Once the students have identified, through the exploration, what their challenges are, the process of co-constructing success criteria begins. To keep learning on track, we use a simple self-assessment strategy that involves students using red, green, and yellow sticky dots to assess where they are at with different challenges. They write their names on these sticky dots, placing the dots on the challenge that they are working on. Red=impossible at this point, Yellow=can sometimes do, Green=fully capable of doing. The students do regular check ins to self-assess their progress in the unit.
By prioritizing the feature of challenge, we feel that the other 4 features fall into place quite nicely. As the students have lots of autonomy during this process, we feel the choices they make are personally relevant to them. We have seen an increased level of engagement and most students making lots of progress in regards to their skills in the unit. Therefore, motor competence is also taking care of itself, but the teachers still check in on the students to offer support when need be and to provide timely feedback to them based on their needs in the moment.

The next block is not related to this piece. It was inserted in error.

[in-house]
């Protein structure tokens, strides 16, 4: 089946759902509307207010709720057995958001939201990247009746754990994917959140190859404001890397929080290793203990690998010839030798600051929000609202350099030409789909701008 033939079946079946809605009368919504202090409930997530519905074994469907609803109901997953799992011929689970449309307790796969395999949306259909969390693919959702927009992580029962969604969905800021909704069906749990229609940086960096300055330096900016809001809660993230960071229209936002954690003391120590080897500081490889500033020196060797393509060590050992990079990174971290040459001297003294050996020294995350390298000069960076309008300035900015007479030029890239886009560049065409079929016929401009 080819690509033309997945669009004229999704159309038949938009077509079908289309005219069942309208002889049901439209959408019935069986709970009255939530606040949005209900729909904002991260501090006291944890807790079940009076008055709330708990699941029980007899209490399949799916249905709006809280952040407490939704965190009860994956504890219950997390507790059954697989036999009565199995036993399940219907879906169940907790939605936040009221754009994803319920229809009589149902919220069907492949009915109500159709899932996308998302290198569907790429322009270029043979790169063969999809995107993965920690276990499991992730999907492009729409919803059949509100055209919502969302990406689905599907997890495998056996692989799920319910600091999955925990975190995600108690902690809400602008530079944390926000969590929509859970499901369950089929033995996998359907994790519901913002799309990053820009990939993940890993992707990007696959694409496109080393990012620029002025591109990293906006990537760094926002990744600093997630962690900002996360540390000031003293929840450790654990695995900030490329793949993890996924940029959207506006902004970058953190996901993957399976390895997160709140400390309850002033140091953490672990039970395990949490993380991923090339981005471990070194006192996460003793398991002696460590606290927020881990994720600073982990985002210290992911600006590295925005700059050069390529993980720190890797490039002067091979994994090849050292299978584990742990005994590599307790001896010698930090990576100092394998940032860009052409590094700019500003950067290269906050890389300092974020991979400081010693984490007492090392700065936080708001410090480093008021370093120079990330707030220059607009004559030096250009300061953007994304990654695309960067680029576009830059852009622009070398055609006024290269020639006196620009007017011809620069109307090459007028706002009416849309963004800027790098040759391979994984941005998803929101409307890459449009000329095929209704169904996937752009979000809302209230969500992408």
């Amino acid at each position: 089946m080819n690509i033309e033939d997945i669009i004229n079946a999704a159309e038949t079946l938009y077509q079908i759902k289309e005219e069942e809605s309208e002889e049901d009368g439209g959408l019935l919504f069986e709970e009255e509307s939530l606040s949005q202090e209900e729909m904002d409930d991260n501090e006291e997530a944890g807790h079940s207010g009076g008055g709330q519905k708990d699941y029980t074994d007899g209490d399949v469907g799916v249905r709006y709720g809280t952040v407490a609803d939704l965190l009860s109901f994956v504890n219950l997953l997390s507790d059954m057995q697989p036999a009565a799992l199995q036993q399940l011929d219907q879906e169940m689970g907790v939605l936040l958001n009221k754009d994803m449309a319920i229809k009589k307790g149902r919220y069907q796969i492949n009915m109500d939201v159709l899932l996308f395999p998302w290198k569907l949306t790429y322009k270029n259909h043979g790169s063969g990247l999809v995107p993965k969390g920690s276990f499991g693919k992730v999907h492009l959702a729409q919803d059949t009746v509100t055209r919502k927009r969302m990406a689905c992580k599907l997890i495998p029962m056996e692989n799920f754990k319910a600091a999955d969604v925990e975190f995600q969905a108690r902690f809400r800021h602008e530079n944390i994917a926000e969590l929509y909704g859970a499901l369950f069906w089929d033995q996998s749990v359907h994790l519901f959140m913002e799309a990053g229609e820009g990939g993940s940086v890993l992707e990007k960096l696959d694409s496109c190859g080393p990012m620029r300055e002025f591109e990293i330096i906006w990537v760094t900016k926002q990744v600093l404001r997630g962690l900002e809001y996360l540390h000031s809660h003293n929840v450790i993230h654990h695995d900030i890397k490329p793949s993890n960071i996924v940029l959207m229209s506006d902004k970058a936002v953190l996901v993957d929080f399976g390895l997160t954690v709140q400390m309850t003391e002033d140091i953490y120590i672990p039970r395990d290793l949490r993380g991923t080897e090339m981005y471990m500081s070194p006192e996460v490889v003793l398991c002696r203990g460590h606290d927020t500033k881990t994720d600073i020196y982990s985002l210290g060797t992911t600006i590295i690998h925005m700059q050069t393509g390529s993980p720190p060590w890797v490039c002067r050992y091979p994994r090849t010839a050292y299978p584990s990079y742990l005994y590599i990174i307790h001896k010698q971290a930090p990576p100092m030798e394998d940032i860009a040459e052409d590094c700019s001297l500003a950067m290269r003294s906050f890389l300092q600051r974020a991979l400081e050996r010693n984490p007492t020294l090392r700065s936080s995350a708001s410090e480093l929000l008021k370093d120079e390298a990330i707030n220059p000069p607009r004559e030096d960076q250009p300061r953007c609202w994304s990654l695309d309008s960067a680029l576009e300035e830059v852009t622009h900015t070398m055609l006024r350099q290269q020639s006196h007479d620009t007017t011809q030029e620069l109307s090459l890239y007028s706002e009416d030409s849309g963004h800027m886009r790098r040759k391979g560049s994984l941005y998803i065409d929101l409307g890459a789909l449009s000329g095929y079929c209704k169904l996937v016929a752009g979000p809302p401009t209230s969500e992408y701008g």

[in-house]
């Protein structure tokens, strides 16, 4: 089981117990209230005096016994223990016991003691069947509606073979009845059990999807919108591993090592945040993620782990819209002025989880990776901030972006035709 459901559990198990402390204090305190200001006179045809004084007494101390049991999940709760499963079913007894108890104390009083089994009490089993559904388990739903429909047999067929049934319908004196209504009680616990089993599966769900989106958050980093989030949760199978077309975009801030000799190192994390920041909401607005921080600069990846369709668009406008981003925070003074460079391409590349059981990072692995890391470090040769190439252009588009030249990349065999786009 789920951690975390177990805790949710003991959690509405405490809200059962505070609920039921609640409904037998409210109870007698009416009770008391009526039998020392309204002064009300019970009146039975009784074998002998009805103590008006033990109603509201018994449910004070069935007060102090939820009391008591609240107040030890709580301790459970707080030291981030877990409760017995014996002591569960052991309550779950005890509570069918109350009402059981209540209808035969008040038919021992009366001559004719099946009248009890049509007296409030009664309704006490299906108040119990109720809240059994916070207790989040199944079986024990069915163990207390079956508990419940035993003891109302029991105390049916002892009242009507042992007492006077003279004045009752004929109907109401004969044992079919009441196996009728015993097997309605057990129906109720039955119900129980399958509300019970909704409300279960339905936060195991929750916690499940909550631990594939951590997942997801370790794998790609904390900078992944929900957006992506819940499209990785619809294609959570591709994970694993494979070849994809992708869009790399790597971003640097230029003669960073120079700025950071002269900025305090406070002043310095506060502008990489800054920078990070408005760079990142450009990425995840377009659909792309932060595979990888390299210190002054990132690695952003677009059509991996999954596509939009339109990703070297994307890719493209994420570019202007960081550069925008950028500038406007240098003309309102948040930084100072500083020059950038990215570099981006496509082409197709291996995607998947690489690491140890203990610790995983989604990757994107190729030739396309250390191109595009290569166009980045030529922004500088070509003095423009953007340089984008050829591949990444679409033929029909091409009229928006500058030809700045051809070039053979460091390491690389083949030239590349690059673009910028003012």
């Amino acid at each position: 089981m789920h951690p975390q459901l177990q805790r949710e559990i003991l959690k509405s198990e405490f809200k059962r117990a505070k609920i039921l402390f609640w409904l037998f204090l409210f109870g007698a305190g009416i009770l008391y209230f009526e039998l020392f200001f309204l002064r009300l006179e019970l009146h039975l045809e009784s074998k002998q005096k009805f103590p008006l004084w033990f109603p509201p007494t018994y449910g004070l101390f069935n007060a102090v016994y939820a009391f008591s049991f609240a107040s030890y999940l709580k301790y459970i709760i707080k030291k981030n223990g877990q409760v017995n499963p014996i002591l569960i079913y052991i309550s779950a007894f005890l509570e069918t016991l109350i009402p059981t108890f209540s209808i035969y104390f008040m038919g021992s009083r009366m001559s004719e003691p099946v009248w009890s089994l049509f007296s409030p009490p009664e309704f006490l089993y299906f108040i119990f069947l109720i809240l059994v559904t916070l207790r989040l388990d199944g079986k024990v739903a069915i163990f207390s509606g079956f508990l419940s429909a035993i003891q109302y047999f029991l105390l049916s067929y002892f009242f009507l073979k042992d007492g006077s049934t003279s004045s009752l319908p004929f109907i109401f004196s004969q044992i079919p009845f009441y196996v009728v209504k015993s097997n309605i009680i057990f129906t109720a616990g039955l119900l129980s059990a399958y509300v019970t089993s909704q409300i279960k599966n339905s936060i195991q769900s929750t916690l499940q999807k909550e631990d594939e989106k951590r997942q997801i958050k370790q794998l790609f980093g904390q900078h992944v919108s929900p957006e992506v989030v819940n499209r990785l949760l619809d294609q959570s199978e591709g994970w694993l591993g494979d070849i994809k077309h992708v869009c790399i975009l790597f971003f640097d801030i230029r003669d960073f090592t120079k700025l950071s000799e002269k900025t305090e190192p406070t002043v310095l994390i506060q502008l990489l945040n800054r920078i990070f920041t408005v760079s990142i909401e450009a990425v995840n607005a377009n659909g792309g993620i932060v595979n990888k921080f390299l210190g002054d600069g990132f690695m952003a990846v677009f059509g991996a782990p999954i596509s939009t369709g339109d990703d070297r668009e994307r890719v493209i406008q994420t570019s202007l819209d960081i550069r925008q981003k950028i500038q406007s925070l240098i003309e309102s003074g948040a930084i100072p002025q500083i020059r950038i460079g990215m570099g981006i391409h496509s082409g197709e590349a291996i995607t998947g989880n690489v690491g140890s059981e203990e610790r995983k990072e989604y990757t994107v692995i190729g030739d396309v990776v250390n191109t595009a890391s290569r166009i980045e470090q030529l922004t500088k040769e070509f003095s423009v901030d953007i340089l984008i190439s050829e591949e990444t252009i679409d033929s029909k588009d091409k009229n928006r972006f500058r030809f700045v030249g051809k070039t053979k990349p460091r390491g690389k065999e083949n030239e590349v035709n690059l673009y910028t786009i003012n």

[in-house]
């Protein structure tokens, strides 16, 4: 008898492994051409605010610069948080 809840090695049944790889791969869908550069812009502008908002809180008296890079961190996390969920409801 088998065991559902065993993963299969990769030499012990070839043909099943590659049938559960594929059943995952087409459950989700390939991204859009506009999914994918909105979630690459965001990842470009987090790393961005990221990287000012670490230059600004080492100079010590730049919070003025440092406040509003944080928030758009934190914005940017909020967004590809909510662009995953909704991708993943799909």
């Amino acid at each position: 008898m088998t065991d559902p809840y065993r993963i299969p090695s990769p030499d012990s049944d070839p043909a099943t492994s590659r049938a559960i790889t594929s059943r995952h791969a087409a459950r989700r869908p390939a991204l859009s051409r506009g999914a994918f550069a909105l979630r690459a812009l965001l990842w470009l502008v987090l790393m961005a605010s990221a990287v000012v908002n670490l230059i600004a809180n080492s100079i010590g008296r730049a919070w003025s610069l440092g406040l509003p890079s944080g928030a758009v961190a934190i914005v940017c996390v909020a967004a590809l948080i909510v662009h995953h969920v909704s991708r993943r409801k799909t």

We also feel that the feature of social interaction is also taking care of itself as the lessons are set up in a way that allow students opportunities to work individually, in small groups or in larger groups. As well, we constantly observe that the students seem to be deeply engaged and having fun as part of this process.
As we think about our PE program for next year, we are thinking about how we can embed, more deeply, the 5 features of the Meaningful PE framework and how we can better unpack these features to provide more authentic movement experiences for our students. The questions we are currently reflecting on are:
What do we need to get rid of?
What do we need to explore further?
What are we unaware of?
How do we know that what we are doing is having the impact that we want?
Although we have seen lots of success and genuinely feel that what we are doing is working well, we must remain open to new ideas and different ways of applying the Meaningful PE framework in our program. We have interpreted the framework in a way that makes sense to us, but there are so many pieces to the teaching and learning puzzle. At this point, we have a few of the pieces in our hand and these pieces fit together nicely for us. They make sense to us.